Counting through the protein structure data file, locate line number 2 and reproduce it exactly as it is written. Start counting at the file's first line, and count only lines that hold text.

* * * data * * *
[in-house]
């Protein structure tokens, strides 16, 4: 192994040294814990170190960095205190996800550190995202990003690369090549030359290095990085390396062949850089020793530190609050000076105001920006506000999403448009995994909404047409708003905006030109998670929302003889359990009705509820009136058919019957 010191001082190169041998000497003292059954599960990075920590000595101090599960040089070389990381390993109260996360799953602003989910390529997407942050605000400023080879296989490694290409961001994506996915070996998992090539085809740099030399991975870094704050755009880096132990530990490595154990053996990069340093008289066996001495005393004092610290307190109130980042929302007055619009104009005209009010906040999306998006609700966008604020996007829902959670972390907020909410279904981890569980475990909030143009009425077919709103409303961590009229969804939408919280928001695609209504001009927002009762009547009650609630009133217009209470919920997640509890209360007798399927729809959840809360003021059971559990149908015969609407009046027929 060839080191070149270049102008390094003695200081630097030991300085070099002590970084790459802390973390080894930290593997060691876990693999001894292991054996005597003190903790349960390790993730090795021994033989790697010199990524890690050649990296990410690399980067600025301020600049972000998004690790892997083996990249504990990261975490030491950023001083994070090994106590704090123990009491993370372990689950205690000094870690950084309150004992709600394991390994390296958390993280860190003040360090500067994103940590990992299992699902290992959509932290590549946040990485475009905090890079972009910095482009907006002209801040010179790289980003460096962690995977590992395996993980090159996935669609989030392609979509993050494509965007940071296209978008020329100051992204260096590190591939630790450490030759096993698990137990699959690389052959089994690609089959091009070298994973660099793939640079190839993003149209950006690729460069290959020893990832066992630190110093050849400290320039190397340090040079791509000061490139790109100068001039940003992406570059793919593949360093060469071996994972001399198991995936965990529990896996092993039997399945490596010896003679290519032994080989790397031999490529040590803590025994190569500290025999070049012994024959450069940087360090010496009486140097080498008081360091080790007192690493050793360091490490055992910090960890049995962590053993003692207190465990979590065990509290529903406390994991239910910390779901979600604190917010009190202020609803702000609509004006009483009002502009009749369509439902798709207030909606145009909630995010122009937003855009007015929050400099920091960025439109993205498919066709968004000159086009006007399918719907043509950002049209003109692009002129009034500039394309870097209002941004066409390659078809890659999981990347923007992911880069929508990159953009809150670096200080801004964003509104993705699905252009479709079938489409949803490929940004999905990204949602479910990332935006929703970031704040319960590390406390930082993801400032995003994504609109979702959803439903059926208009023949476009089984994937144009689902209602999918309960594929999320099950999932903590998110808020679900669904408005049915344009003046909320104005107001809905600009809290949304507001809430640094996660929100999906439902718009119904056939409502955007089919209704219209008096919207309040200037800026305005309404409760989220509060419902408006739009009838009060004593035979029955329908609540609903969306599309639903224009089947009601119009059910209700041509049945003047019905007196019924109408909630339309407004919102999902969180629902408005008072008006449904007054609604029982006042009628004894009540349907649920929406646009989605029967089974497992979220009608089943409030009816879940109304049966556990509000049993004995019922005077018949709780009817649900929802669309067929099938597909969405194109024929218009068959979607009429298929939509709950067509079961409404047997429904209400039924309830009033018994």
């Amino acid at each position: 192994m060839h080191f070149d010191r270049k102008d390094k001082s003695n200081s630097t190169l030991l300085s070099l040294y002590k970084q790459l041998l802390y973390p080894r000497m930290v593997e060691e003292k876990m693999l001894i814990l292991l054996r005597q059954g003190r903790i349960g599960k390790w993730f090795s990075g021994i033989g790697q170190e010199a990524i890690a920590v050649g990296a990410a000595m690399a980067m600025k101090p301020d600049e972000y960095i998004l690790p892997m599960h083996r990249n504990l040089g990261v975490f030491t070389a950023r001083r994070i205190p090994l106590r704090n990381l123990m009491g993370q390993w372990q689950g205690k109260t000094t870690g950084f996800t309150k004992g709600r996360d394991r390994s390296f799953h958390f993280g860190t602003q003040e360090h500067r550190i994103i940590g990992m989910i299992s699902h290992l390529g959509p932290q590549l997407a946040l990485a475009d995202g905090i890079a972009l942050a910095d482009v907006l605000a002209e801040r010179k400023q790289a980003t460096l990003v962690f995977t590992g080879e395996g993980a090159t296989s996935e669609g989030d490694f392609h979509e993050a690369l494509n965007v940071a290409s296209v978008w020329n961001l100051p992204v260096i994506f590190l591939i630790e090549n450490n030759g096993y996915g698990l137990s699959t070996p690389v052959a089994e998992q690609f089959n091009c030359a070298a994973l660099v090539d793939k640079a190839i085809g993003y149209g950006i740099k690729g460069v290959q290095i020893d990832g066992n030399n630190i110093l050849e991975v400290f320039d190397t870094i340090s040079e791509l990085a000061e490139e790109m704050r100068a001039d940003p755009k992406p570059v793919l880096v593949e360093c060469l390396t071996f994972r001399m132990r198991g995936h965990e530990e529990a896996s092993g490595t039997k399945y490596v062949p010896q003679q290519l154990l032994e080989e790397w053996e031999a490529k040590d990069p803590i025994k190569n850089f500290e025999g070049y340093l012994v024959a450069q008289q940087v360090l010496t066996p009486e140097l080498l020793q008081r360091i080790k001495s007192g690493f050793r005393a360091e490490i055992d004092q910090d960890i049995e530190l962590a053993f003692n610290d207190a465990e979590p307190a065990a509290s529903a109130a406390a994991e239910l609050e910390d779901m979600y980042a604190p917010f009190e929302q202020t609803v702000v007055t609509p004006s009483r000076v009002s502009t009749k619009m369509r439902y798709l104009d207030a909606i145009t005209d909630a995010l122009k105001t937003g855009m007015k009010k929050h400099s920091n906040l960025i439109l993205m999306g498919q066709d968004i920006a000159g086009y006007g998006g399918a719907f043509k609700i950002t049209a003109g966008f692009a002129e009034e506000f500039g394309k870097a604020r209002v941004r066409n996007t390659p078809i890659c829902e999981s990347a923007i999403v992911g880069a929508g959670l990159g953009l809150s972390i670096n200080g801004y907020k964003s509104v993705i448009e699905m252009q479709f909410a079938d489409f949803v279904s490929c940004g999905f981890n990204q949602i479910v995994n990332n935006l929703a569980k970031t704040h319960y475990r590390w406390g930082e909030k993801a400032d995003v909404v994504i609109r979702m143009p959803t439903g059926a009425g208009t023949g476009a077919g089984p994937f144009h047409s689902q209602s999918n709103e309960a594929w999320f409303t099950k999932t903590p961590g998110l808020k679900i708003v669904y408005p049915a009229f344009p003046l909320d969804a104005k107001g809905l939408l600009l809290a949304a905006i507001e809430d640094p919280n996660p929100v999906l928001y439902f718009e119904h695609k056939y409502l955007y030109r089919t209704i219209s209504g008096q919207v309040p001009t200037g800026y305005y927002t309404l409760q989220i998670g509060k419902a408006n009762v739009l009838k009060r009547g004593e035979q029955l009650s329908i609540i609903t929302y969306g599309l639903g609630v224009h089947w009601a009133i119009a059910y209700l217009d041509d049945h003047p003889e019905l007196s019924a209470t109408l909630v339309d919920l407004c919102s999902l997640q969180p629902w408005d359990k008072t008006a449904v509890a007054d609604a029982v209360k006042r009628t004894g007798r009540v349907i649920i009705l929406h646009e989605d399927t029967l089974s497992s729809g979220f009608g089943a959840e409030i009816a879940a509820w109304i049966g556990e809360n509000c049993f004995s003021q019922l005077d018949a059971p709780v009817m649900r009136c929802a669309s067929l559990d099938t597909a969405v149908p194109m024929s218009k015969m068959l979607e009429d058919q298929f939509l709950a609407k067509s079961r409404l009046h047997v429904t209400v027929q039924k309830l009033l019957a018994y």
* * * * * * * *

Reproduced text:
């Protein structure tokens, strides 16, 4: 192994040294814990170190960095205190996800550190995202990003690369090549030359290095990085390396062949850089020793530190609050000076105001920006506000999403448009995994909404047409708003905006030109998670929302003889359990009705509820009136058919019957 010191001082190169041998000497003292059954599960990075920590000595101090599960040089070389990381390993109260996360799953602003989910390529997407942050605000400023080879296989490694290409961001994506996915070996998992090539085809740099030399991975870094704050755009880096132990530990490595154990053996990069340093008289066996001495005393004092610290307190109130980042929302007055619009104009005209009010906040999306998006609700966008604020996007829902959670972390907020909410279904981890569980475990909030143009009425077919709103409303961590009229969804939408919280928001695609209504001009927002009762009547009650609630009133217009209470919920997640509890209360007798399927729809959840809360003021059971559990149908015969609407009046027929 060839080191070149270049102008390094003695200081630097030991300085070099002590970084790459802390973390080894930290593997060691876990693999001894292991054996005597003190903790349960390790993730090795021994033989790697010199990524890690050649990296990410690399980067600025301020600049972000998004690790892997083996990249504990990261975490030491950023001083994070090994106590704090123990009491993370372990689950205690000094870690950084309150004992709600394991390994390296958390993280860190003040360090500067994103940590990992299992699902290992959509932290590549946040990485475009905090890079972009910095482009907006002209801040010179790289980003460096962690995977590992395996993980090159996935669609989030392609979509993050494509965007940071296209978008020329100051992204260096590190591939630790450490030759096993698990137990699959690389052959089994690609089959091009070298994973660099793939640079190839993003149209950006690729460069290959020893990832066992630190110093050849400290320039190397340090040079791509000061490139790109100068001039940003992406570059793919593949360093060469071996994972001399198991995936965990529990896996092993039997399945490596010896003679290519032994080989790397031999490529040590803590025994190569500290025999070049012994024959450069940087360090010496009486140097080498008081360091080790007192690493050793360091490490055992910090960890049995962590053993003692207190465990979590065990509290529903406390994991239910910390779901979600604190917010009190202020609803702000609509004006009483009002502009009749369509439902798709207030909606145009909630995010122009937003855009007015929050400099920091960025439109993205498919066709968004000159086009006007399918719907043509950002049209003109692009002129009034500039394309870097209002941004066409390659078809890659999981990347923007992911880069929508990159953009809150670096200080801004964003509104993705699905252009479709079938489409949803490929940004999905990204949602479910990332935006929703970031704040319960590390406390930082993801400032995003994504609109979702959803439903059926208009023949476009089984994937144009689902209602999918309960594929999320099950999932903590998110808020679900669904408005049915344009003046909320104005107001809905600009809290949304507001809430640094996660929100999906439902718009119904056939409502955007089919209704219209008096919207309040200037800026305005309404409760989220509060419902408006739009009838009060004593035979029955329908609540609903969306599309639903224009089947009601119009059910209700041509049945003047019905007196019924109408909630339309407004919102999902969180629902408005008072008006449904007054609604029982006042009628004894009540349907649920929406646009989605029967089974497992979220009608089943409030009816879940109304049966556990509000049993004995019922005077018949709780009817649900929802669309067929099938597909969405194109024929218009068959979607009429298929939509709950067509079961409404047997429904209400039924309830009033018994």